Straight, No Chaser: Hookahs and Health
I love the responses I get from you. Even the spam is entertaining. Most recently, when I posted this, the most common response was some variation of this theme: “What’s a hookah? Is it slang for what I think it is, and how would you smoke it?”
Actually, your demonstration that you aren’t familiar with hookahs is reflective of the ever-present gaps parents have regarding what their teens are doing. Hookahs (aka hubble-bubble, narghile, shisha and goza) are water pipes that are used to smoke flavored tobacco. It’s a long-standing phenomena, going back centuries in India and ancient Persia. I bet you didn’t know that’s what Jabba the Hut was doing in the original Star Wars!
It’s popularity is increasing among teens and young adults all around the world. In the US alone, 17% of boys and 15% of girls state they have used a hookah in the past year, according to surveys reviewed by the Centers for Disease Control and Prevention (CDC). Studies of college students show past-year usage ranging from 22% to 40%.
Let’s answer some common questions about hookahs.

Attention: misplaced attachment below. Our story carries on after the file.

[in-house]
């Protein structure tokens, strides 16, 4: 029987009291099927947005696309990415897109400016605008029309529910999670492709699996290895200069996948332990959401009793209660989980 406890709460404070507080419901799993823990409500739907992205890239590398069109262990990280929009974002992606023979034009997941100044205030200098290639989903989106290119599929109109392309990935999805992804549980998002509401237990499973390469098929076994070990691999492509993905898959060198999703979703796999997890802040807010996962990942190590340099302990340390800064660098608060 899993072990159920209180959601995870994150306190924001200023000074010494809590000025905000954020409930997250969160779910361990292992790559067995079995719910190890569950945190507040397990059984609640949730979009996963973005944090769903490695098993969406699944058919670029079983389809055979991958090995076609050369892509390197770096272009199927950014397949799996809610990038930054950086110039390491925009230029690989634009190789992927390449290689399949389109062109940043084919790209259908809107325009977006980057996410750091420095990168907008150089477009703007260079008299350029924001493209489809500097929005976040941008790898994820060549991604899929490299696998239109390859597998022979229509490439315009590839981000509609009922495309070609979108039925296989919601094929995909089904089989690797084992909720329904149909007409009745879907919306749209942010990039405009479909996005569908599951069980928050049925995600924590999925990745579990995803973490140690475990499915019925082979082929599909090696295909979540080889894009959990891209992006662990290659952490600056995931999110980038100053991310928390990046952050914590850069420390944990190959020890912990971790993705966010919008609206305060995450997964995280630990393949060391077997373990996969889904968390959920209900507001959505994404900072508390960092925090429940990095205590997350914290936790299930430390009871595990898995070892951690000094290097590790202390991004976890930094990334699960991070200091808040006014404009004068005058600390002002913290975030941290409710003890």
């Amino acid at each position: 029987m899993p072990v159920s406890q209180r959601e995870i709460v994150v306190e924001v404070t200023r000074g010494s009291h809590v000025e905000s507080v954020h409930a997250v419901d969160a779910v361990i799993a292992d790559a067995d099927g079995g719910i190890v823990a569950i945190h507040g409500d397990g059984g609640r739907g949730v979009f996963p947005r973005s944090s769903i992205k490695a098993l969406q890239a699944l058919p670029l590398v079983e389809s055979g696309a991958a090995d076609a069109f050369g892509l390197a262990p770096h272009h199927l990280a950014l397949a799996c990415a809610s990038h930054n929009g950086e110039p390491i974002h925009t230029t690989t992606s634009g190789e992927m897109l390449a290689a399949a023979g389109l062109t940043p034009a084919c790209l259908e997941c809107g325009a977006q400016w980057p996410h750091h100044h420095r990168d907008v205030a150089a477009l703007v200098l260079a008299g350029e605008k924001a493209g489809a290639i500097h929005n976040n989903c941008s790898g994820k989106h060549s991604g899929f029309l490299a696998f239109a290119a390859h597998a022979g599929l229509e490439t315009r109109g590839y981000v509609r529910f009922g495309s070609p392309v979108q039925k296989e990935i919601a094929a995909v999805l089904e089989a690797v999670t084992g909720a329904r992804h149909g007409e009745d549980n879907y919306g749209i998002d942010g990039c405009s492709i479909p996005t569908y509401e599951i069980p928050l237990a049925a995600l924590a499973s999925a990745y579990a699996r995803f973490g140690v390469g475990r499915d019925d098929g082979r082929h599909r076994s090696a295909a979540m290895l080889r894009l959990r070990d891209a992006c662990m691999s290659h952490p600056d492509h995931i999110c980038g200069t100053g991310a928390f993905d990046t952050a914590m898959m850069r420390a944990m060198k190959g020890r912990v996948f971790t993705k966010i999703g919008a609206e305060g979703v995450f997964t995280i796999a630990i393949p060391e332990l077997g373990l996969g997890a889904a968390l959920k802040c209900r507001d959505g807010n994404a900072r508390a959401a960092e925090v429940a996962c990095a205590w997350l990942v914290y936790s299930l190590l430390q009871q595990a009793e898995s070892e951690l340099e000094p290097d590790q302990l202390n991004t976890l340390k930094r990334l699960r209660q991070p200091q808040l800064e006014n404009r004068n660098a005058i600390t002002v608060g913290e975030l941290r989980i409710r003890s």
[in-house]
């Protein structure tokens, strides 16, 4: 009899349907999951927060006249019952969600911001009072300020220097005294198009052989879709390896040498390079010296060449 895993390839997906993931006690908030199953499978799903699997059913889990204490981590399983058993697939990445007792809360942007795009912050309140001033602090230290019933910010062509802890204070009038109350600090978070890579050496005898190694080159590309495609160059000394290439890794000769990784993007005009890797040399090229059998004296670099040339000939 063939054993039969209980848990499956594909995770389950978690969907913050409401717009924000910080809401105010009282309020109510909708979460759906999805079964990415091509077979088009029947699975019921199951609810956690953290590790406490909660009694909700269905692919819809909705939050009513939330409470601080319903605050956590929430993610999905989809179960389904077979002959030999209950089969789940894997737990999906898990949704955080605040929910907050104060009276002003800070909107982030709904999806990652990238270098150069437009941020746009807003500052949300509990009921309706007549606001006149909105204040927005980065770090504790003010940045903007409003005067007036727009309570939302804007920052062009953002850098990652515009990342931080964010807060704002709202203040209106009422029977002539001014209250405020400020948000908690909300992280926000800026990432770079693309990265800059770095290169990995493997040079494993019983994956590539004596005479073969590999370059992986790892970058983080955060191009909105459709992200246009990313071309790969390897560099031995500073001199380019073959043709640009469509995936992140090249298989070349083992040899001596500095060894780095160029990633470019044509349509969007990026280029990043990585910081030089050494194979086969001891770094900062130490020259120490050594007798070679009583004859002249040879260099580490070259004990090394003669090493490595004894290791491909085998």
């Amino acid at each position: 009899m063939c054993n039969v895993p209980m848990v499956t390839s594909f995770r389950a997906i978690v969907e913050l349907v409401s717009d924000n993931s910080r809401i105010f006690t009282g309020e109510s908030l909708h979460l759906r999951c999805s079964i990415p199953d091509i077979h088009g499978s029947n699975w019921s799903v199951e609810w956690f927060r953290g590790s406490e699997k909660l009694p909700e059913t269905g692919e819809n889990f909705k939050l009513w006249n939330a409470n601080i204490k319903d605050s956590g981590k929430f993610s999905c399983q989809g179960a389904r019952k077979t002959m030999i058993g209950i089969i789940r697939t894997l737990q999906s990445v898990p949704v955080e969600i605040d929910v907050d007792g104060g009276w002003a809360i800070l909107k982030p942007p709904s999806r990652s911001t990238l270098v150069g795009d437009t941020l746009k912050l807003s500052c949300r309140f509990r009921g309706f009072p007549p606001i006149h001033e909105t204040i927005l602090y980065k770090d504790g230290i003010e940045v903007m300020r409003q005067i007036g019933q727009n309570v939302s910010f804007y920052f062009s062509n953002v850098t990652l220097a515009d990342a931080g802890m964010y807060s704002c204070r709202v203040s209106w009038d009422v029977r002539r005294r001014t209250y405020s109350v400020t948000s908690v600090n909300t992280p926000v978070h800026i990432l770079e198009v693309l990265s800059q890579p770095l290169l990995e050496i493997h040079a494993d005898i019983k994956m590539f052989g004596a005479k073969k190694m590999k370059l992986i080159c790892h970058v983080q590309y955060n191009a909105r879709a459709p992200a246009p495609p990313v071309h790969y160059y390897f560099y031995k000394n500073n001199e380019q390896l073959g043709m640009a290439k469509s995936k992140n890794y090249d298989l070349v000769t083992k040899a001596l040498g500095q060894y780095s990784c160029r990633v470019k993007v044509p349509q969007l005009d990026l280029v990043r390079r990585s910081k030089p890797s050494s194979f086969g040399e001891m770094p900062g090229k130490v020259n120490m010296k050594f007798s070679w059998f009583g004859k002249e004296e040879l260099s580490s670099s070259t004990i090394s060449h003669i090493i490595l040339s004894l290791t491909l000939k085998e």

Why is this necessary? Why would anyone do this?
There are many reasons for this, including the peer bonding and socialization aspects. This is facilitated by group sharing of the hookah, which is typically passed from person to person. Hookah tobacco comes in many different flavors, such as apple, cappuccino, cherry, chocolate, coconut, licorice, mint and watermelon. Once the decision has been made to participate in the activity, it really isn’t that hard to find a flavor to your liking.
Is hookah use safer than cigarette smoking?
No. Hookah smoking is not a safe alternative to cigarettes. It has several of the same health risks as cigarette smoking.
What are the adverse health effects from hookah smoking?
- The charcoal used to heat the tobacco can raise health risks by producing high levels of carbon monoxide, metals and cancer-causing chemicals.
- Even after it has passed through water, the smoke from a hookah has high levels of these toxic agents.
- Hookah tobacco and smoke contain several toxic agents known to cause lung, bladder and oral cancers.
- Tobacco juices from hookahs irritate the mouth and increase the risk of developing oral cancers.
Are there other concerns about using hookahs?
- Hookah tobacco and smoke contain many toxic agents that can cause clogged arteries and heart disease.
- Infections may be passed to other smokers by sharing a hookah.
- Babies born to women who smoked water pipes every day while pregnant weigh less at birth (at least 3½ ounces less) than babies born to nonsmokers.
- Babies born to hookah smokers are also at increased risk for respiratory diseases.
Here’s your bottom line. If you’re involved in hookah smoking, you’re smoking, and should consider yourself to have a similar risk profile as a cigarette or cigar smoker.
Feel free to ask your SMA expert consultant any questions you may have on this topic.
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